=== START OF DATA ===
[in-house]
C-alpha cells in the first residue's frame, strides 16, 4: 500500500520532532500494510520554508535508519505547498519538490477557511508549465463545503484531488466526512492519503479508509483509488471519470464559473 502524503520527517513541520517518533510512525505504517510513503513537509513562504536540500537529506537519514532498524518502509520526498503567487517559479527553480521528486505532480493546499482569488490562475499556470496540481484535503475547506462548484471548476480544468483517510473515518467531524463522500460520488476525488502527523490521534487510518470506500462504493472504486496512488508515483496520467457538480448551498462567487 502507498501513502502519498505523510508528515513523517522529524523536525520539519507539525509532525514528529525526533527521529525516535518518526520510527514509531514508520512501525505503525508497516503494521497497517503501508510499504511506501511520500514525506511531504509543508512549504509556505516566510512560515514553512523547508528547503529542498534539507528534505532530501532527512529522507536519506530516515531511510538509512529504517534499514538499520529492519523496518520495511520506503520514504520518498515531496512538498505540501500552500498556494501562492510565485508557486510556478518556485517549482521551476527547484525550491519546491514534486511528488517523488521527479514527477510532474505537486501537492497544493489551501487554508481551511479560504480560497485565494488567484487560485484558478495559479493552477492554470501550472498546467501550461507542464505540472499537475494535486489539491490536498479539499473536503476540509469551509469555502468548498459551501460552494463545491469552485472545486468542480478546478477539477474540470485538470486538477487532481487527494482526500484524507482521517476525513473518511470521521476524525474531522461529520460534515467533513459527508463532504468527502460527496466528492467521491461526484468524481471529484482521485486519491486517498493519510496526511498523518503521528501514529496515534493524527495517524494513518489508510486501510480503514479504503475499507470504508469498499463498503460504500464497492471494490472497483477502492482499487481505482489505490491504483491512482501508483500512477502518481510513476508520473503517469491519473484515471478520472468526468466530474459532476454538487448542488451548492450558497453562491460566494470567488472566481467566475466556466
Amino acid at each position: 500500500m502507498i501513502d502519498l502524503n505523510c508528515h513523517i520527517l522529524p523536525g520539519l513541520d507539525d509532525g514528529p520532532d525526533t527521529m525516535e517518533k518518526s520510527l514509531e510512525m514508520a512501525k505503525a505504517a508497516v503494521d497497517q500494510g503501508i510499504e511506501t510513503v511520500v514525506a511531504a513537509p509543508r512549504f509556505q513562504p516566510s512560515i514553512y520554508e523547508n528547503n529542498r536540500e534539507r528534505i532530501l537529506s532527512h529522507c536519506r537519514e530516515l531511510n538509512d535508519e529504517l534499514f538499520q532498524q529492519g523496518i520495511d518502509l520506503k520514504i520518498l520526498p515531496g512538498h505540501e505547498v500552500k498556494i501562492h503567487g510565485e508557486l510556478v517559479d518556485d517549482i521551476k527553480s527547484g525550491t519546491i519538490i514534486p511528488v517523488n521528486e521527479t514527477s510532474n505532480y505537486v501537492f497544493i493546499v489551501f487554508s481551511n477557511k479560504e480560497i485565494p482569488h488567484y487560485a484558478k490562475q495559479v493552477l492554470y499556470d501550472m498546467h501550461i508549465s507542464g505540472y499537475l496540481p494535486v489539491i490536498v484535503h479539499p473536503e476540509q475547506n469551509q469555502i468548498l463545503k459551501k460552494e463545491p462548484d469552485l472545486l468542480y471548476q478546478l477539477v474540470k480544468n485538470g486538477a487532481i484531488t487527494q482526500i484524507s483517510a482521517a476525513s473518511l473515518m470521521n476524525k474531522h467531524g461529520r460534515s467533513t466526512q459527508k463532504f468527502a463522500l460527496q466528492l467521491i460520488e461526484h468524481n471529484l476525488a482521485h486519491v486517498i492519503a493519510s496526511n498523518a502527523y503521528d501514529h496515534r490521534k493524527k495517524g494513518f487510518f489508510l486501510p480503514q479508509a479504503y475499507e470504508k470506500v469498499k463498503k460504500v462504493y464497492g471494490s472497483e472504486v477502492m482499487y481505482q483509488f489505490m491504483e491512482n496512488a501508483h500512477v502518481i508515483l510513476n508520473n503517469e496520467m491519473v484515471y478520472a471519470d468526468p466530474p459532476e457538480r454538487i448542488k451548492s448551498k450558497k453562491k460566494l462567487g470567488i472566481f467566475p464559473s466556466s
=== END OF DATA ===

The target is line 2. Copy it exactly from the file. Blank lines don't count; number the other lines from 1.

C-alpha cells in the first residue's frame, strides 16, 4: 500500500520532532500494510520554508535508519505547498519538490477557511508549465463545503484531488466526512492519503479508509483509488471519470464559473 502524503520527517513541520517518533510512525505504517510513503513537509513562504536540500537529506537519514532498524518502509520526498503567487517559479527553480521528486505532480493546499482569488490562475499556470496540481484535503475547506462548484471548476480544468483517510473515518467531524463522500460520488476525488502527523490521534487510518470506500462504493472504486496512488508515483496520467457538480448551498462567487 502507498501513502502519498505523510508528515513523517522529524523536525520539519507539525509532525514528529525526533527521529525516535518518526520510527514509531514508520512501525505503525508497516503494521497497517503501508510499504511506501511520500514525506511531504509543508512549504509556505516566510512560515514553512523547508528547503529542498534539507528534505532530501532527512529522507536519506530516515531511510538509512529504517534499514538499520529492519523496518520495511520506503520514504520518498515531496512538498505540501500552500498556494501562492510565485508557486510556478518556485517549482521551476527547484525550491519546491514534486511528488517523488521527479514527477510532474505537486501537492497544493489551501487554508481551511479560504480560497485565494488567484487560485484558478495559479493552477492554470501550472498546467501550461507542464505540472499537475494535486489539491490536498479539499473536503476540509469551509469555502468548498459551501460552494463545491469552485472545486468542480478546478477539477474540470485538470486538477487532481487527494482526500484524507482521517476525513473518511470521521476524525474531522461529520460534515467533513459527508463532504468527502460527496466528492467521491461526484468524481471529484482521485486519491486517498493519510496526511498523518503521528501514529496515534493524527495517524494513518489508510486501510480503514479504503475499507470504508469498499463498503460504500464497492471494490472497483477502492482499487481505482489505490491504483491512482501508483500512477502518481510513476508520473503517469491519473484515471478520472468526468466530474459532476454538487448542488451548492450558497453562491460566494470567488472566481467566475466556466